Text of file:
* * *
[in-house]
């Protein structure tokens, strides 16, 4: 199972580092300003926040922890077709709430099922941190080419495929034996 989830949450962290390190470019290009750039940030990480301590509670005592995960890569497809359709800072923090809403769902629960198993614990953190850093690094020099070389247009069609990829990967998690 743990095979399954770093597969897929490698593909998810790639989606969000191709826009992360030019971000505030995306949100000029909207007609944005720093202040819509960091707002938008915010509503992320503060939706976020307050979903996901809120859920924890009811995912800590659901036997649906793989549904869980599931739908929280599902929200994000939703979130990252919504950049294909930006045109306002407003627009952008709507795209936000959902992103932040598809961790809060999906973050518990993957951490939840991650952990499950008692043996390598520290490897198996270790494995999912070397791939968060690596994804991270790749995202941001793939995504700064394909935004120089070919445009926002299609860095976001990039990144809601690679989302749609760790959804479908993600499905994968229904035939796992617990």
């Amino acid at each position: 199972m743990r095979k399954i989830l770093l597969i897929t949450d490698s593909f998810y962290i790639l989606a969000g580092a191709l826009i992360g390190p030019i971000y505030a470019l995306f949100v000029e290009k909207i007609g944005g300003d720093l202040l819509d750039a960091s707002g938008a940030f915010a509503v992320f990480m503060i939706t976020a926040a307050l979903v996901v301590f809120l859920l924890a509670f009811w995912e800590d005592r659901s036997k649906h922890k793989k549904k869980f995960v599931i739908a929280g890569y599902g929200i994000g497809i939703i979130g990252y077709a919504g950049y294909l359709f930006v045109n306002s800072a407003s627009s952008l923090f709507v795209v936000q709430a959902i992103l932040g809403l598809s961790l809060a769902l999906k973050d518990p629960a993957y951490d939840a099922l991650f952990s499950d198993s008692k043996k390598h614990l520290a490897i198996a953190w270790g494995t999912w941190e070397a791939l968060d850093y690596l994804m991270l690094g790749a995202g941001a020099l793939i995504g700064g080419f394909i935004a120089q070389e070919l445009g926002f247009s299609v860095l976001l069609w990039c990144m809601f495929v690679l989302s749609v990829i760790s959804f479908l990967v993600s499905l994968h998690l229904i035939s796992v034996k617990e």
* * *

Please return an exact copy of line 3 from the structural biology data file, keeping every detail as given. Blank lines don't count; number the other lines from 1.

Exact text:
């Amino acid at each position: 199972m743990r095979k399954i989830l770093l597969i897929t949450d490698s593909f998810y962290i790639l989606a969000g580092a191709l826009i992360g390190p030019i971000y505030a470019l995306f949100v000029e290009k909207i007609g944005g300003d720093l202040l819509d750039a960091s707002g938008a940030f915010a509503v992320f990480m503060i939706t976020a926040a307050l979903v996901v301590f809120l859920l924890a509670f009811w995912e800590d005592r659901s036997k649906h922890k793989k549904k869980f995960v599931i739908a929280g890569y599902g929200i994000g497809i939703i979130g990252y077709a919504g950049y294909l359709f930006v045109n306002s800072a407003s627009s952008l923090f709507v795209v936000q709430a959902i992103l932040g809403l598809s961790l809060a769902l999906k973050d518990p629960a993957y951490d939840a099922l991650f952990s499950d198993s008692k043996k390598h614990l520290a490897i198996a953190w270790g494995t999912w941190e070397a791939l968060d850093y690596l994804m991270l690094g790749a995202g941001a020099l793939i995504g700064g080419f394909i935004a120089q070389e070919l445009g926002f247009s299609v860095l976001l069609w990039c990144m809601f495929v690679l989302s749609v990829i760790s959804f479908l990967v993600s499905l994968h998690l229904i035939s796992v034996k617990e």